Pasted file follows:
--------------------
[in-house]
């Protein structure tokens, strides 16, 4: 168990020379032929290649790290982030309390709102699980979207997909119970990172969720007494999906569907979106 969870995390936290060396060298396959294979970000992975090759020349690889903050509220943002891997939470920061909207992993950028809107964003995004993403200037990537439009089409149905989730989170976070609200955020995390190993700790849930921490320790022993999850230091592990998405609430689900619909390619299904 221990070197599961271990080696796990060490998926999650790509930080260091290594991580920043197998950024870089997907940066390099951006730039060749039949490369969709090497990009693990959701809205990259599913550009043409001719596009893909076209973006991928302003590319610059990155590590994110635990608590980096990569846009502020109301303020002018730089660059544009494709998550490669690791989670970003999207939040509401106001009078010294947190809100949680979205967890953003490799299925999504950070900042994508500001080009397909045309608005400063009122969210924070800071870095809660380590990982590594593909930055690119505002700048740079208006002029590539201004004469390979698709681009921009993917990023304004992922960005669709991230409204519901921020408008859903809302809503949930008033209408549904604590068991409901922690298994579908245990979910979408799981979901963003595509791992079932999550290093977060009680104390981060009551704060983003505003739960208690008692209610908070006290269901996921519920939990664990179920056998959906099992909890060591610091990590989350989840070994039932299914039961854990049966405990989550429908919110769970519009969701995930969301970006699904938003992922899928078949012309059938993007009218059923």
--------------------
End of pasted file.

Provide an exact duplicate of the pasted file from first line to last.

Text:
[in-house]
């Protein structure tokens, strides 16, 4: 168990020379032929290649790290982030309390709102699980979207997909119970990172969720007494999906569907979106 969870995390936290060396060298396959294979970000992975090759020349690889903050509220943002891997939470920061909207992993950028809107964003995004993403200037990537439009089409149905989730989170976070609200955020995390190993700790849930921490320790022993999850230091592990998405609430689900619909390619299904 221990070197599961271990080696796990060490998926999650790509930080260091290594991580920043197998950024870089997907940066390099951006730039060749039949490369969709090497990009693990959701809205990259599913550009043409001719596009893909076209973006991928302003590319610059990155590590994110635990608590980096990569846009502020109301303020002018730089660059544009494709998550490669690791989670970003999207939040509401106001009078010294947190809100949680979205967890953003490799299925999504950070900042994508500001080009397909045309608005400063009122969210924070800071870095809660380590990982590594593909930055690119505002700048740079208006002029590539201004004469390979698709681009921009993917990023304004992922960005669709991230409204519901921020408008859903809302809503949930008033209408549904604590068991409901922690298994579908245990979910979408799981979901963003595509791992079932999550290093977060009680104390981060009551704060983003505003739960208690008692209610908070006290269901996921519920939990664990179920056998959906099992909890060591610091990590989350989840070994039932299914039961854990049966405990989550429908919110769970519009969701995930969301970006699904938003992922899928078949012309059938993007009218059923």